General Public, tape 2

DATE: 15 May 1957

OCCASION: Session with the General Public, 4 p.m., 202 Rouss Hall

TAPE: T-130

LENGTH: 3:41

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Unidentified participant: [...] completing your writing, whether you start writing it or does it develop as you go?

William Faulkner: It usually develops as I go. It can begin with an anecdote or—or an action or a character. Then when enough people get in it to begin to talk back and forth to each other and to impact on one another and to begin to quarrel with one another, they take charge of the story. All I have to do then is to trot along behind with a notebook and a pencil and put down what they do or say. [audience laughter] Then, of course, at the end, you have to go back to the rules of unity and coherence and emphasis and give it some sort of shape, but—but the characters take—take charge of the story. That's my own system. Other people work from plots and diagrams and keep notes. I never had a notebook and never did any research. Mine is done for pleasure, for fun.

Unidentified participant: Will—will A Mansion follows the same characters as The Town?

William Faulkner: Yes, that's right.

Unidentified participant: Do you see it? You're working on it now?

William Faulkner: Yes.

Unidentified participant: Mr. Faulkner, do you believe that there is a American language developing as compared to the English language, or [that they are] the same language?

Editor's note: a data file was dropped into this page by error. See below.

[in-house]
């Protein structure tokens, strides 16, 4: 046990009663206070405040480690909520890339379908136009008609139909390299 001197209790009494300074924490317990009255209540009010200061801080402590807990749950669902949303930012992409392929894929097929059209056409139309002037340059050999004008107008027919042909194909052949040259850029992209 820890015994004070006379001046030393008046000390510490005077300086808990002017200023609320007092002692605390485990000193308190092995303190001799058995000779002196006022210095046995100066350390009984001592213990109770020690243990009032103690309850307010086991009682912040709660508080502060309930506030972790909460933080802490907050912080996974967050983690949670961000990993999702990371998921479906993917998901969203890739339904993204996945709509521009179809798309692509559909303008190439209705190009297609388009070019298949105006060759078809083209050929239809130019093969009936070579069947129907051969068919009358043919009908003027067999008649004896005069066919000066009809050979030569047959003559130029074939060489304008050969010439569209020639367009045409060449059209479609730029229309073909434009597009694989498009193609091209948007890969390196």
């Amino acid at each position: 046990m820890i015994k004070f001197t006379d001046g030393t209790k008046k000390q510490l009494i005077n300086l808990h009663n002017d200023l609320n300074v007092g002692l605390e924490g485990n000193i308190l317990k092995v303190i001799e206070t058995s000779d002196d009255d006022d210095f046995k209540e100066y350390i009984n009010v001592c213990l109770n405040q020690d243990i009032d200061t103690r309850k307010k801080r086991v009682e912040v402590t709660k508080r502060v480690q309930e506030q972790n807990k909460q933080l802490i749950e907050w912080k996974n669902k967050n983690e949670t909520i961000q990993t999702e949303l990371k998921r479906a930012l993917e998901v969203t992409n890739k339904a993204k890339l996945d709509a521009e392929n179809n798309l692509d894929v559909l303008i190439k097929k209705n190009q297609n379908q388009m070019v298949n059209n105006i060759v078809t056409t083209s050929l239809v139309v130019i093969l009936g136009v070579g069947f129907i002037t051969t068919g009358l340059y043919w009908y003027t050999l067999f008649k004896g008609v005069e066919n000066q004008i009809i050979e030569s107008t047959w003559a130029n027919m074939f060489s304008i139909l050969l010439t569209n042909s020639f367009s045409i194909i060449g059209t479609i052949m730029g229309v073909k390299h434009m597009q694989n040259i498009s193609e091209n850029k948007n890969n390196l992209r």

William Faulkner: Yes'm, I think so. I don't know how many generations, eons, before it will be too distinct, but any language, if it is not changing, will not last long. That is, the only alternative to change and progress is—is death. It may be with the—with the world being condensed by rapid transportation, there'll be even less divergence of the two languages than ever, but I would say that—that there will be—be a change, and in time, there will be just as much difference between the English English and American English as—as there is between classic Greek and modern Greek, unless both have been abolished in the meantime, and there's still another language that comprises both, which will also be in a state of flux and change and advancement.

Unidentified participant: Mr. Faulkner, do you think that an author is actually getting into hot water if he doesn't stick to subjects that he himself has experienced?

William Faulkner: No, no, the imagination will serve. You stick to experience and observation—are only shortcuts, but imagination will—will well serve. It's—it has served so many writers when they need—I think right now—all the—these books of so-called science fiction, I think of H.G. Wells' Time Machine, that there's absolutely no limit to what man can imagine, and he—and by—by using a few simple mechanical facts, he can make it credible. That is, nobody can dispute him if what he—he says holds together assuming you grant his premise.

Frederick Gwynn: Thank you, Mr. Faulkner, very much.

William Faulkner: Thank you. [applause]

[end of recording]